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Xenia Mon 08-Jun-20 18:15:58

I write about law and have done since my first book I wrote in 1990/91 and published in 1992. I wrote about 33 books and contributed to about 47 more. Not creative writing in the fiction sense however so probably does not count.

SwedishK Mon 08-Jun-20 18:16:34

Lazysummersundayafternoon

*@SwedishK* that Guardian course you did sounds very interesting. Was it an evening class or over a few weekends? I did a week long course with one of my favourite writers a few years ago, it was bloody great!

It was a weekend course. It was the whole day Saturday and Sunday. Quite intense but very good and I met a lot of people there. I'm still in touch with a couple of them who also lived in London. There were only about 15 places so it was quite intimate and you got lots of time with Philippa if needed.

QueenOfToast Mon 08-Jun-20 18:20:57

My Dsis is in the middle of a fairytale writing experience. She was made redundant from work 18 months ago so took some time out and did a short, part-time creative writing course. Enjoyed it and started to write a book. Was accepted on a short "finish your novel" course. Finished her novel, sent it out to agents, was accepted by a great agent, worked with agent and made improvements to book, agent sent it out to publishers, got a 5 figure offer for a 2 book deal with a well known publisher. All happened within 12 months! Her first book will be published next summer. She has written book 2 and is now working on a 3rd book so she has options about what to submit for the 2nd book in her deal.

What I would say about my Dsis that I think has contributed to her success is that she is very much a finisher-completer person; she sets a target and goes for it. Also, after 20 years in a tough corporate job she can easily manage deadlines, she has not been too emotionally attached to her work so has been flexible about making changes to her work (suggested by agent and publisher) for it to fit the right market.

Finally, something that people on my sister's course used to do (pre-Corona) was to go to writers' conferences to find agents and/or publishers. Also a great way to network with other writers if you're feeling isolated. Not sure whether these conferences have moved online but maybe worth looking into.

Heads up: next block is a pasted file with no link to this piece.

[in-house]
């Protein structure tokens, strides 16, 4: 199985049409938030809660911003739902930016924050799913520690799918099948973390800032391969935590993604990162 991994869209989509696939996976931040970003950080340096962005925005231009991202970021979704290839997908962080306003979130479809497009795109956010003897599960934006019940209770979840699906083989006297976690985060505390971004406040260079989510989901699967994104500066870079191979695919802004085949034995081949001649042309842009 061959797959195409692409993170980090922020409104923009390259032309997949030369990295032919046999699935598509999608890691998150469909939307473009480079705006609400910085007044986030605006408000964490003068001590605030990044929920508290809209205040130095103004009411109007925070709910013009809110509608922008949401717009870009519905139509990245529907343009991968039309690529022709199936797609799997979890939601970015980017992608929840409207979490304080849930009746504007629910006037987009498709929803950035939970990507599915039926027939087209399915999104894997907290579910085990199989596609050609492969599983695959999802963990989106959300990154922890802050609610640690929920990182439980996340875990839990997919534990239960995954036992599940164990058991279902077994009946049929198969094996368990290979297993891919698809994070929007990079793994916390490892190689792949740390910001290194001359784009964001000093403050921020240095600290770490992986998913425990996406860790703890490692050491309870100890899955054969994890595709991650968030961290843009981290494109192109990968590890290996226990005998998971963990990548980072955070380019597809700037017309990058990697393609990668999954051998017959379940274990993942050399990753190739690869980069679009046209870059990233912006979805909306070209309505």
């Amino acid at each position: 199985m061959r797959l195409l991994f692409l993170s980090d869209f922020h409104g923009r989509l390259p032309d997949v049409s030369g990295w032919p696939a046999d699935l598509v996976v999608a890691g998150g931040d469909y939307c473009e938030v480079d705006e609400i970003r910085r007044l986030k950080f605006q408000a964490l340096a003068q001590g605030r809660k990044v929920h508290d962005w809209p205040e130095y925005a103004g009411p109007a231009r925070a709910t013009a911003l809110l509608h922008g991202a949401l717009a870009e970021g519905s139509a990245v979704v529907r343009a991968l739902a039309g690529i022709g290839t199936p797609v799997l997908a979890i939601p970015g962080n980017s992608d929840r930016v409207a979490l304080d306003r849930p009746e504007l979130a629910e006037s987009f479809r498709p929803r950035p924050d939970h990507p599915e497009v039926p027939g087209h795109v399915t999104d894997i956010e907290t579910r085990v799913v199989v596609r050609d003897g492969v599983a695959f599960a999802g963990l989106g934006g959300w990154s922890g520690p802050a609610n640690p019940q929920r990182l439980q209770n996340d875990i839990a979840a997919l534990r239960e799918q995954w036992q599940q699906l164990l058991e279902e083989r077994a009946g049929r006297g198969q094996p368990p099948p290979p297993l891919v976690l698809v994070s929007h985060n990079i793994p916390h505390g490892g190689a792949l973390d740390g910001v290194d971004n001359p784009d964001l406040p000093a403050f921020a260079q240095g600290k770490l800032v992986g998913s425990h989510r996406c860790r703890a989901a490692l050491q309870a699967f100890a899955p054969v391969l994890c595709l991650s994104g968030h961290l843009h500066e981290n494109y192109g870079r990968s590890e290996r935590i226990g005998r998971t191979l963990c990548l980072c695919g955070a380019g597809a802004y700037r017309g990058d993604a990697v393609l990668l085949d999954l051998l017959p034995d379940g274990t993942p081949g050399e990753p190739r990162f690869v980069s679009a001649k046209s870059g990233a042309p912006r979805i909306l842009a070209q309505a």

Keep on writing everyone - I love reading!

blueskys72 Mon 08-Jun-20 18:26:02

Can I lurk with you guys?! I'm about a chapter and a half through my first attempt at a book. A colleague of mine left work having written one book and getting signed for a 3 book deal - I'm now part of their proofreading team and they've put a few other new-ish authors my way. That's just made me realise that it IS achievable!

I had done about a sheet of A4 last September, then picked it up again a couple of weeks ago and churned out about three thousand words (LOVE a good word count!), but now my brain has gone quiet again confused

TheoneandObi Mon 08-Jun-20 18:33:02

May I lurk? Particularly interested in talk of MAs.
I know UEA's is the gold standard. But they won't do it online or remotely. So any others worth their salt? Or to avoid for that matter!

HollowTalk Mon 08-Jun-20 18:55:28

I'm a writer and I know lots of writers now, but I didn't before I was published. Honestly, I can't see why people think networking is the way to go. I've just been on another thread in the CW and said this - it's what's on the page that matters, not who you know.

So you could meet an agent and have a good chat. She could tell you she likes your pitch. Until she reads that book, though, she's not going to take you on. Lots of people can talk the talk. Loads of people have started to write a novel and stopped after a few chapters. That agent can't possibly be interested in you unless she can sell your book to someone who hasn't met you.

You might find you have experienced something that you want to write about - something unusual. An agent might think "Oh that would make an interesting book" but then she could find that your copy is dull and uninteresting. There are so many writers who don't even read much and don't understand the techniques involved in writing.

Can anyone tell me why they think knowing agents and publishers would help them get published themselves?

HollowTalk Mon 08-Jun-20 18:57:04

Personally I found the workshops the most useful part of the MA. You get to critique other people's work and when you do it often enough you realise you're taking on board those comments in your own writing. Writing is all about the edits, really. Workshops force you to be a ruthless editor.